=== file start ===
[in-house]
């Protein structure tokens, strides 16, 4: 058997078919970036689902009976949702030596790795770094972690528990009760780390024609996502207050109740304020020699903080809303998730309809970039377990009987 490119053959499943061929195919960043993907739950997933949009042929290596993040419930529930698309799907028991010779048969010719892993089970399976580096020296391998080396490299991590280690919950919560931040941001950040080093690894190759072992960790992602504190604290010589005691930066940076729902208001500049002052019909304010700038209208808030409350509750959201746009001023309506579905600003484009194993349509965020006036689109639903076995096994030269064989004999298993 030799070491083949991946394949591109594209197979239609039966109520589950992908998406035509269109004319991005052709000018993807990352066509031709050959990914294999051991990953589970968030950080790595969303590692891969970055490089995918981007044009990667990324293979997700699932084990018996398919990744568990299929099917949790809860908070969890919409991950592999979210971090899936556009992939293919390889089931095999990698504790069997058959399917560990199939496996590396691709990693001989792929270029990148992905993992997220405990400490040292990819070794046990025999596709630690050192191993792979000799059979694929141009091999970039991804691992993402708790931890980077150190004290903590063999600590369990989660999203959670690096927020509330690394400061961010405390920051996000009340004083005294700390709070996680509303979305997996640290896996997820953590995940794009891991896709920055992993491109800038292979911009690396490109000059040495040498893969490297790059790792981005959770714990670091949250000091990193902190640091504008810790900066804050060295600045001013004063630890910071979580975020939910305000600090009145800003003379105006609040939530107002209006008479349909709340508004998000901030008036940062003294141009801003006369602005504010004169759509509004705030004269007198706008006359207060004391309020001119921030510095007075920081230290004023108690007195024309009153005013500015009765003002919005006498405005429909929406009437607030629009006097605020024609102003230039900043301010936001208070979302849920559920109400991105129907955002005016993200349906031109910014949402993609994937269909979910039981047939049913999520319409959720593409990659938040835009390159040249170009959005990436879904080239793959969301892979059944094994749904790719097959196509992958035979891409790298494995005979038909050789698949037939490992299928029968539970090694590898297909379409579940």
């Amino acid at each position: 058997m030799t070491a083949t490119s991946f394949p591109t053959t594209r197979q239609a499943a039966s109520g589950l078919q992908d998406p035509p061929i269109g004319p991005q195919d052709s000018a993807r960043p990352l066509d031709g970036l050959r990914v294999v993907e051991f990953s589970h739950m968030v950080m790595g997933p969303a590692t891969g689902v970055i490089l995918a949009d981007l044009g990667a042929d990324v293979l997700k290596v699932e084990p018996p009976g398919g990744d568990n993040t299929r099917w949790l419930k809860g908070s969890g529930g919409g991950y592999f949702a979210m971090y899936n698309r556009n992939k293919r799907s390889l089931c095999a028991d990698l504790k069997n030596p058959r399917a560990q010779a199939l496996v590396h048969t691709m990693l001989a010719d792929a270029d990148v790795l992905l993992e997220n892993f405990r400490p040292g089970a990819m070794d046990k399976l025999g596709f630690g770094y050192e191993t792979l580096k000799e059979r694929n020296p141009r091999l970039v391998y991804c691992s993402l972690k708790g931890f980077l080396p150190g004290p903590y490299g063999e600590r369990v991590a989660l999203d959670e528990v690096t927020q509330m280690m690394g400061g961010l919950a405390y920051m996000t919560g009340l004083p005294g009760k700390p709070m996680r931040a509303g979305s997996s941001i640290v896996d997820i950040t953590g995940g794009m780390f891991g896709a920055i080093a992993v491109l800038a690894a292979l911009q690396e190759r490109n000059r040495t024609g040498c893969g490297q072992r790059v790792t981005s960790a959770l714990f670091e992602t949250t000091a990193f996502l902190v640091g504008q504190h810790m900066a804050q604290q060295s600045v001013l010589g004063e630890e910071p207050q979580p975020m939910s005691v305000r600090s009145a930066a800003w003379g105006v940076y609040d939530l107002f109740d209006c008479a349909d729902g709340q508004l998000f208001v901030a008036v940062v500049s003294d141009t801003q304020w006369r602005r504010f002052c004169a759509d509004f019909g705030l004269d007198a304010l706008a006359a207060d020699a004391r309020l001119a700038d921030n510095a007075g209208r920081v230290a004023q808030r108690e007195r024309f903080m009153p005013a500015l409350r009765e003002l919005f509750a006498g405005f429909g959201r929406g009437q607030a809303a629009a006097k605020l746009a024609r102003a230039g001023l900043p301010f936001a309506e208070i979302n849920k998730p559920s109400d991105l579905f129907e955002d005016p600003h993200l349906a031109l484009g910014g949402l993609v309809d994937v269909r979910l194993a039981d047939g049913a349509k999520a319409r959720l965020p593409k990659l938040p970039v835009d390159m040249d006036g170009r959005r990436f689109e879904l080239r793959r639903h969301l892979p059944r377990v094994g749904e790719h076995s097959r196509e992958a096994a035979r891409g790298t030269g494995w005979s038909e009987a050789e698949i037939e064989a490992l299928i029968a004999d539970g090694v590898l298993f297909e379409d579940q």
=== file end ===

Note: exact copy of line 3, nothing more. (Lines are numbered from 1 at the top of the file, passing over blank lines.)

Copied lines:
């Amino acid at each position: 058997m030799t070491a083949t490119s991946f394949p591109t053959t594209r197979q239609a499943a039966s109520g589950l078919q992908d998406p035509p061929i269109g004319p991005q195919d052709s000018a993807r960043p990352l066509d031709g970036l050959r990914v294999v993907e051991f990953s589970h739950m968030v950080m790595g997933p969303a590692t891969g689902v970055i490089l995918a949009d981007l044009g990667a042929d990324v293979l997700k290596v699932e084990p018996p009976g398919g990744d568990n993040t299929r099917w949790l419930k809860g908070s969890g529930g919409g991950y592999f949702a979210m971090y899936n698309r556009n992939k293919r799907s390889l089931c095999a028991d990698l504790k069997n030596p058959r399917a560990q010779a199939l496996v590396h048969t691709m990693l001989a010719d792929a270029d990148v790795l992905l993992e997220n892993f405990r400490p040292g089970a990819m070794d046990k399976l025999g596709f630690g770094y050192e191993t792979l580096k000799e059979r694929n020296p141009r091999l970039v391998y991804c691992s993402l972690k708790g931890f980077l080396p150190g004290p903590y490299g063999e600590r369990v991590a989660l999203d959670e528990v690096t927020q509330m280690m690394g400061g961010l919950a405390y920051m996000t919560g009340l004083p005294g009760k700390p709070m996680r931040a509303g979305s997996s941001i640290v896996d997820i950040t953590g995940g794009m780390f891991g896709a920055i080093a992993v491109l800038a690894a292979l911009q690396e190759r490109n000059r040495t024609g040498c893969g490297q072992r790059v790792t981005s960790a959770l714990f670091e992602t949250t000091a990193f996502l902190v640091g504008q504190h810790m900066a804050q604290q060295s600045v001013l010589g004063e630890e910071p207050q979580p975020m939910s005691v305000r600090s009145a930066a800003w003379g105006v940076y609040d939530l107002f109740d209006c008479a349909d729902g709340q508004l998000f208001v901030a008036v940062v500049s003294d141009t801003q304020w006369r602005r504010f002052c004169a759509d509004f019909g705030l004269d007198a304010l706008a006359a207060d020699a004391r309020l001119a700038d921030n510095a007075g209208r920081v230290a004023q808030r108690e007195r024309f903080m009153p005013a500015l409350r009765e003002l919005f509750a006498g405005f429909g959201r929406g009437q607030a809303a629009a006097k605020l746009a024609r102003a230039g001023l900043p301010f936001a309506e208070i979302n849920k998730p559920s109400d991105l579905f129907e955002d005016p600003h993200l349906a031109l484009g910014g949402l993609v309809d994937v269909r979910l194993a039981d047939g049913a349509k999520a319409r959720l965020p593409k990659l938040p970039v835009d390159m040249d006036g170009r959005r990436f689109e879904l080239r793959r639903h969301l892979p059944r377990v094994g749904e790719h076995s097959r196509e992958a096994a035979r891409g790298t030269g494995w005979s038909e009987a050789e698949i037939e064989a490992l299928i029968a004999d539970g090694v590898l298993f297909e379409d579940q």